"All the community are holy"- "All of them heard the commandments at Sinai from the mouth of the Mighty One."

 

            The people experienced God's revelation at Sinai. They heard God's commandments and are thus holy. Therefore, they do not need Moses to mediate between God and themselves. God reveals Himself directly to the people.

 

            Rabbi Hirsch (Rabbi Samson Raphael Hirsch, Germany, 1808-1888) further elaborates Korach's claim:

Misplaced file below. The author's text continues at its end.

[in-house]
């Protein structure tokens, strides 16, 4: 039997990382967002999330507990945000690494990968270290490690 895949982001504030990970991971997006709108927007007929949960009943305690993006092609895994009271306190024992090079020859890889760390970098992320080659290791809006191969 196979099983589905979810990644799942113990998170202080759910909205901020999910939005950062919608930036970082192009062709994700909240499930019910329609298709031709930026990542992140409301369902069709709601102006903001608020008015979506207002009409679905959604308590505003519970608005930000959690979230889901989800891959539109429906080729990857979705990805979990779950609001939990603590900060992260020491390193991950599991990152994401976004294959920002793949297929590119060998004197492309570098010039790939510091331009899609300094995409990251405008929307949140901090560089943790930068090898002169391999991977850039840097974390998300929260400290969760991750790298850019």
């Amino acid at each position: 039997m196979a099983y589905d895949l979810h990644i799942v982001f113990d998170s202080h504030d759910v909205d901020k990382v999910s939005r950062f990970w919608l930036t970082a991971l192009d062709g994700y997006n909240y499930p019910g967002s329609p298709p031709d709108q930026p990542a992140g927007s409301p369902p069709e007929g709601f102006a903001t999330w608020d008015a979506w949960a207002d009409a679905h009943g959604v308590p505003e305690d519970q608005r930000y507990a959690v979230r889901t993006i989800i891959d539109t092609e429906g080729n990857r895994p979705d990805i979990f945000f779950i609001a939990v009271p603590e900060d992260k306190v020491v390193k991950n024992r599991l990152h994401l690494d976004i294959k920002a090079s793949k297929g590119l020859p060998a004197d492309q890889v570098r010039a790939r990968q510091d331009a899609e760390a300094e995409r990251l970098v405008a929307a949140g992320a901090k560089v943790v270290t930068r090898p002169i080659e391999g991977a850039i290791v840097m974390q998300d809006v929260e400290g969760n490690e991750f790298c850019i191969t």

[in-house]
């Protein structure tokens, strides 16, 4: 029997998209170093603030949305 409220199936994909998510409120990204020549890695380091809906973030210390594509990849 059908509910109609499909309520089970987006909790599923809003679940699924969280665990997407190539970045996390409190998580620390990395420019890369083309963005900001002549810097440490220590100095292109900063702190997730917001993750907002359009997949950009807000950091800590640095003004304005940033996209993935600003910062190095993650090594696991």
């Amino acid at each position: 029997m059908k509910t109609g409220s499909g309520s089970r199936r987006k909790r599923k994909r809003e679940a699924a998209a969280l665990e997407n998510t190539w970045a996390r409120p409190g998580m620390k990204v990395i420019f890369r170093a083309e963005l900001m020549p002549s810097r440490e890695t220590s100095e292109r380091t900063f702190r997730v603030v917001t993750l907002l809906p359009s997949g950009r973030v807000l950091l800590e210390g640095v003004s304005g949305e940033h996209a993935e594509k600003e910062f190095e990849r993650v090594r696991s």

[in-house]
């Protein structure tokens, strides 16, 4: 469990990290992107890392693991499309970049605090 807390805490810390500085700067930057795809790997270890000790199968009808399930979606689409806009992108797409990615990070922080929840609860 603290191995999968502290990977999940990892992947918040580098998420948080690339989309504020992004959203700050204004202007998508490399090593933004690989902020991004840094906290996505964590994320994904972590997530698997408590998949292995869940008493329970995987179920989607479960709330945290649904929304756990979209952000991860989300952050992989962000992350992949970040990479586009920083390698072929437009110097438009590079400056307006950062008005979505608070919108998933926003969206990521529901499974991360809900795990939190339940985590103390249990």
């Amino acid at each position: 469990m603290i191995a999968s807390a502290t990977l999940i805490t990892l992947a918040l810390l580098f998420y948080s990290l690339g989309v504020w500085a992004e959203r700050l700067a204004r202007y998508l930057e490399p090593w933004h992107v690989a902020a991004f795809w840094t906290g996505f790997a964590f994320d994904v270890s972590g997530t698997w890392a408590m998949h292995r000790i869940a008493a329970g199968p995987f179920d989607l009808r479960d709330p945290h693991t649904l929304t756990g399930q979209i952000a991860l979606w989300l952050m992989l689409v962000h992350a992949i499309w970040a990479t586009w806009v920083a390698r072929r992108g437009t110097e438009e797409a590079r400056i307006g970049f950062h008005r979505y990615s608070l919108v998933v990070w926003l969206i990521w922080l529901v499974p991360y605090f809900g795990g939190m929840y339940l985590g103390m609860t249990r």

"Korach, Datan and Aviram presented themselves before Moses, and after they had collected two hundred and fifty men whom they had incited to support their reproaches and demands, spoke as representing the masses. ...First the assertion: that the whole community, and indeed not 'kula' (all of it - the community) as a unit, but 'kulam' (all of them) in all its individual members, is holy and God is present in their midst: every individual of the six hundred thousand is holy and therefore near to God and so no PRIESTS are required to bring God near to them by expressing their thoughts and feelings in offerings on their behalf; and it is just to these six hundred thousand and not to any one person that God has promised His Presence, so that He requires no PROPHETS to make His Word reach these six hundred thousand.  Hence, God is near to all of them and they are all near to Him therefore no Aaron and no Moses are required, hence the whole position of Moses and Aaron is a pretentious arrogance based on a false foundation.  And further, if individuals are required at the head of the nation for national affairs in relation to God, why just Aaron and Moses, why not leave it to the nation to choose their leaders, what right have Aaron and Moses to place themselves at the head of the nation?"